• Science
  • Electives (scouts, religion, foreign language, art, sports, dance, music, special interests, etc.)

Don't have any idea what your child should be learning right now? There are websites and books such as Home Learning Year by Year that give you a good idea about what your child "should" be learning this year. This of course is to be taken with a grain of salt. You are the parent and you know your child more than anyone. As the parent you have special insights and intuition that can guide you as you search for the right schooling options for your family. 

Note to parents of multiple children: Think about whether you want to teach your children as a group, individually, or both. You can often teach history, science, and electives as a group. You usually need to teach math, reading, and writing individually. This is important to think about because it could change what books or curriculum you use. You only have so much patience and energy, so choose what is best for the whole family.

Which Method is Right for Your Family?

As you can see- there are MANY ways to homeschool your child! Do not get overwhelmed by all of the choices! As you have likely noticed, many teaching methods are quite similar and overlap in their philosophies. Think of homeschooling as a large, delicious buffet. Take the things that are most appetizing for you and your family and give them a try! The most important thing is that you eat! Decide how much you want to spend on education. Consider your family's personalities and learning styles. Talk with other homeschoolers. Explore. Pray. Find what works for you. In my experience there will be no perfect curriculum or method. Children are growing and learning and there will always be ups and downs. Each child is unique.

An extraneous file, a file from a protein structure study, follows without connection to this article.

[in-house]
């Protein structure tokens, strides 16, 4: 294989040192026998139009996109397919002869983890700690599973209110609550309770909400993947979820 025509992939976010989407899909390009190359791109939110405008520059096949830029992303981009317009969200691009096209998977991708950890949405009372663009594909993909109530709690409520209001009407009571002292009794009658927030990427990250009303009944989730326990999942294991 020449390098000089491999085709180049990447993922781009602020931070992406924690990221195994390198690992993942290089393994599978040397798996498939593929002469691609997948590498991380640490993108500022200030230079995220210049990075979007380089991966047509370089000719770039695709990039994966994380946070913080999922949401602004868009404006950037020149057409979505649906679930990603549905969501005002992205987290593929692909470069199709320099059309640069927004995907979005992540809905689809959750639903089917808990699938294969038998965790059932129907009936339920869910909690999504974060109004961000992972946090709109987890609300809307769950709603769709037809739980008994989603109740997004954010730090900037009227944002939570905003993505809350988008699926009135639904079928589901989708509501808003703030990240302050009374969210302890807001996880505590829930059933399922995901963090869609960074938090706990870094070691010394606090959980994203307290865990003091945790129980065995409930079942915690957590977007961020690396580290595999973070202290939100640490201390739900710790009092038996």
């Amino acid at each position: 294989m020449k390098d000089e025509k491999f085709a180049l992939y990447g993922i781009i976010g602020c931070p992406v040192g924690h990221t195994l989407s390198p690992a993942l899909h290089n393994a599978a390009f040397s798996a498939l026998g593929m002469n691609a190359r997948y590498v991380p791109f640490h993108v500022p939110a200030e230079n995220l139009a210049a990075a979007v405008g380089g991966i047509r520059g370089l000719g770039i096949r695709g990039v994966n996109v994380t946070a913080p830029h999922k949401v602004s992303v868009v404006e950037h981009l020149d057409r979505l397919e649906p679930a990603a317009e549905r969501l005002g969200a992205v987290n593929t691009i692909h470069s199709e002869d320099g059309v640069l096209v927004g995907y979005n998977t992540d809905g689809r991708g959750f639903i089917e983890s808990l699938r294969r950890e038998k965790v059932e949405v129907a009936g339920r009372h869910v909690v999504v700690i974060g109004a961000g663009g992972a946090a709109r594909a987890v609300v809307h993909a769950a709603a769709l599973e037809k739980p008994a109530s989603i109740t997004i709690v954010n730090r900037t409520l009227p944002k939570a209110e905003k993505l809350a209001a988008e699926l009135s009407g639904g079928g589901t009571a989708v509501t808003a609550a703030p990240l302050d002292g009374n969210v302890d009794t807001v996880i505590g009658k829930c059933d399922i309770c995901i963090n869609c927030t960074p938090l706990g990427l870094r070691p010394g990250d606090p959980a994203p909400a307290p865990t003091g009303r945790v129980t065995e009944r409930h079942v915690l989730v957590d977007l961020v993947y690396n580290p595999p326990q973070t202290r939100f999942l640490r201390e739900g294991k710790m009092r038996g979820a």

The key ingredient to your homeschool is you! Having a teacher who loves you more than everything else in the world is awesome! The beauty of homeschooling is that you have the power to find the best solutions for your family. As a homeschooler you design your life. You are the creator of your family's education AND lifestyle.  Homeschooling is an empowering way to raise a family! It is a powerful way to create your future! 

Your turn! What homeschool methods and tools do you use? Is there anything you want to add to what I discussed above? Please let us know in the comments below!​